Headline growth figures impress, but changing capital requirements raise questions
With every quarter that passes, new records are broken in the equity release sector and yet more optimistic growth projections are made by those hoping to see the market thrive.
The start of this year was the busiest on record, according to the Equity Release Council, with £936m of cash unlocked by homeowners, up 8 per cent on the same time last year. The number of new plans was up 6 per cent year-on-year, to 10,854.
Standard Life returned to the sector in March, after an absence of a decade – albeit by dipping its toes into the advice space rather than offering loans. The insurer launched a tie-up with Age Partnership to provide equity release advice to existing customers who express an interest in the products.
Brand and marketing director Susie Logan says: “Since we have been through pension freedoms and the changes on regulation around retirement, we have seen changes in the way customers are accessing their money. We have been thinking about how we can help customers have more choice around accessing their life savings, which for many, are tied up in their homes.”
Logan says equity release is still a “big choice to make”, hence the decision to re-enter the market through an advice relationship.
Pundits have suggested the firm is likely to come forward with its own lifetime mortgage proposition in time. When questioned by Mortgage Strategy, Logan did not rule out a return to equity release lending, but insisted that the insurer has “no immediate plans” to do so.
Last year, Standard Life’s insurance arm was sold to Phoenix Group, while the rest of the business remained part of Standard Life Aberdeen, so “the focus of our business has changed quite a lot”, Logan explains.
Reflecting on the future direction of equity release, she adds: “At the moment, it is early days. There is the potential to expand our presence in the market by working with other partners in the future but, at the moment, we are just focused on making the most of this opportunity with Age Partnership.”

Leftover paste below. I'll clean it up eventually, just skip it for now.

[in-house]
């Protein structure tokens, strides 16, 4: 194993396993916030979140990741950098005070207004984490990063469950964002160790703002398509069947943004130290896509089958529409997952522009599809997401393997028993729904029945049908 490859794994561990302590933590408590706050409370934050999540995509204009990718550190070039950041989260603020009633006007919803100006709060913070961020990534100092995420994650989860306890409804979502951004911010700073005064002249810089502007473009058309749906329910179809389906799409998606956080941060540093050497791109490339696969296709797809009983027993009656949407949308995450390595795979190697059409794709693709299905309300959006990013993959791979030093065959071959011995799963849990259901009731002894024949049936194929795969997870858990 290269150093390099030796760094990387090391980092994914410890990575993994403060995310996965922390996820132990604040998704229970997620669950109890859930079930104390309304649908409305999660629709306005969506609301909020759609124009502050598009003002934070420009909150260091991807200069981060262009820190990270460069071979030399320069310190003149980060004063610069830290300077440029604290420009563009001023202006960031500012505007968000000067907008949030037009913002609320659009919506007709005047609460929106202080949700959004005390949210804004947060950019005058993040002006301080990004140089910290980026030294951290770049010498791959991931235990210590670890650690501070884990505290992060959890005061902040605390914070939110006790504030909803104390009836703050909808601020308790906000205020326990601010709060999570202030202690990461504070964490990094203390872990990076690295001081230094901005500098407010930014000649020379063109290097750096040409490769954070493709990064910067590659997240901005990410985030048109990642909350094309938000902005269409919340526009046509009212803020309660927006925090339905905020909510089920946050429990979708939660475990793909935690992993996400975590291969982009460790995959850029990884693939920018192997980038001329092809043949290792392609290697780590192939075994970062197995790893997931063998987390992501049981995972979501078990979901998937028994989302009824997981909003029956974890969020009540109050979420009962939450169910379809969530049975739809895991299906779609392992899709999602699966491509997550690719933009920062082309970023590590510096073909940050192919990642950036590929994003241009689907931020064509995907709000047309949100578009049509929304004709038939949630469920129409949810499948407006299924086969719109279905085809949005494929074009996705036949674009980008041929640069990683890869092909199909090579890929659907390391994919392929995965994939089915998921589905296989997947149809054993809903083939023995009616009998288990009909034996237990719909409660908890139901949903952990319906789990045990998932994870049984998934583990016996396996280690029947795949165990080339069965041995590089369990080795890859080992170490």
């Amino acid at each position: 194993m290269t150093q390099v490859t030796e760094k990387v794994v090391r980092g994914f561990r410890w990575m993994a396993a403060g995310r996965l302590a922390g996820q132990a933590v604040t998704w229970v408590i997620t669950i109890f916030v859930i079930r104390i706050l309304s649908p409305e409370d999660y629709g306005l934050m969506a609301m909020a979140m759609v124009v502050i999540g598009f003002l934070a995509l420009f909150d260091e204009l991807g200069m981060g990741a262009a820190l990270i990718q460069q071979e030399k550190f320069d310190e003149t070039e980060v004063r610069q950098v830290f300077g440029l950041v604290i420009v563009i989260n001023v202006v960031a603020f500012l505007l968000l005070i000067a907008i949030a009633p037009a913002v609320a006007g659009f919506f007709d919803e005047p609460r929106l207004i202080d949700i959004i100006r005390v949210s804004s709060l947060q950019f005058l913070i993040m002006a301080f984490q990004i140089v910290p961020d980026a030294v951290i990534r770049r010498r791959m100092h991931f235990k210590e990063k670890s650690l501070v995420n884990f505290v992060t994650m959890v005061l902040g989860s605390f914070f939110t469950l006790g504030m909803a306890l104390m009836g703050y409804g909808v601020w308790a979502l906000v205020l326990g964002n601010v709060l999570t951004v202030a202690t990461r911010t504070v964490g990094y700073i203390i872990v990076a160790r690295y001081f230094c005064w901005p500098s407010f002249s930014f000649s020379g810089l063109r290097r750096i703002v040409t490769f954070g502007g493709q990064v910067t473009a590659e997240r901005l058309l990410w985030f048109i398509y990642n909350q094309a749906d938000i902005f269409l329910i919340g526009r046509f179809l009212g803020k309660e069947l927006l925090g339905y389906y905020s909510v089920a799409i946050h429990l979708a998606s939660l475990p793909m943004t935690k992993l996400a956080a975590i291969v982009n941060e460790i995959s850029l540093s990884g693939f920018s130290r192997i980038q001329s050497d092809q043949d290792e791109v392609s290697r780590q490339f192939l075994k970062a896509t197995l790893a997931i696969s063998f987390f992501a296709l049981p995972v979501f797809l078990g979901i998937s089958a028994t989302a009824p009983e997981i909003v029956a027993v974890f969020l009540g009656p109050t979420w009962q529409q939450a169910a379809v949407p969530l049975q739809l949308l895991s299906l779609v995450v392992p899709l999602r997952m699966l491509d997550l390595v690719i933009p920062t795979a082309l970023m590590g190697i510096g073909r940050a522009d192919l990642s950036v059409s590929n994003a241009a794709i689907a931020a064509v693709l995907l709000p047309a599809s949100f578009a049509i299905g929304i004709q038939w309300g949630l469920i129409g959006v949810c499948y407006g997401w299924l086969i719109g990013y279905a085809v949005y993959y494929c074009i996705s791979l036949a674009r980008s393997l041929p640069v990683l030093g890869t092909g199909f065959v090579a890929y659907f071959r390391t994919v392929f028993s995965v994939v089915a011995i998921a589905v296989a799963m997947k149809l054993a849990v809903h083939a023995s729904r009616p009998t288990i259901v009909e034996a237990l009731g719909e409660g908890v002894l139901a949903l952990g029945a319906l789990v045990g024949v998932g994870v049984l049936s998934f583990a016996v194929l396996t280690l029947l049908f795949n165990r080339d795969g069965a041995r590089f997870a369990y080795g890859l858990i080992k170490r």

Other big insurance names are also thought to be eyeing a return to the sector following their retreat from the market in the wake of the global financial crisis. It is not difficult to see why they might want to come back. The market reached nearly £4bn last year and Legal & General predicts it will grow to £6bn next year.
ERC chief executive Jim Boyd believes that annuities and lifetime mortgages are the perfect pairing, from a funding perspective. He says: “Equity release offers a marvellous opportunity to match liabilities to back books. The duration of these contracts tends to be around 17-20 years and that is roughly the life expectancy for certain categories of annuities. Over the duration of an annuity, the provider is looking for safe, secure assets to support the income payments.”
Canada Life head of marketing Alice Watson predicts that annuity books will remain the primary source of funding for lifetime lending in the future, even though pension freedoms may mean more people opt for drawdown instead of a guaranteed retirement income for life.
Watson’s own career path is a potted history of consolidation and the quest for long-term funding in the equity release sector since the crisis.
She originally worked for Stonehaven, which was funded by Santander until 2010, when the bank decided to move away from equity release.
Stonehaven merged with MGM Advantage to become Retirement Advantage in 2015. The latter company was acquired by Canada Life in 2018 and all the legacy brands were scrapped.
Watson says: “Quite a lot of equity release funders are actually bulk annuity providers. That will always continue – the use of company pensions, rather than individual people’s pensions.”
Mainstream mortgage lenders certainly have access to a huge pool of potential equity release borrowers and many are targeting this age group with retirement interest-only products. However, providing long-term funding is much more challenging without an annuity book.
Nationwide Building Society became the first high street mortgage lender to venture into equity release lending in 2017 – with servicing support from Age Partnership. It is now offering a suite of retirement lending products to existing borrowers and may look at widening distribution channels in the future.
The past few months have not all been plain sailing for those currently active in the space. The ramifications of the Prudential Regulation Authority’s plans to make equity release lenders hold more capital have hit investor confidence in some players.
There have been warnings that tougher capital tests will lead to costs being passed on to borrowers in the form of higher equity release rates.
Even amid concerns over the impact of PRA rules, the untapped demand from an asset-rich and cash-poor ageing population with inadequate pension provisions has huge appeal for those with the capacity to lend. For life companies with annuity books and insurers with ties to large company pension schemes, equity release seems like an obvious long-term fit.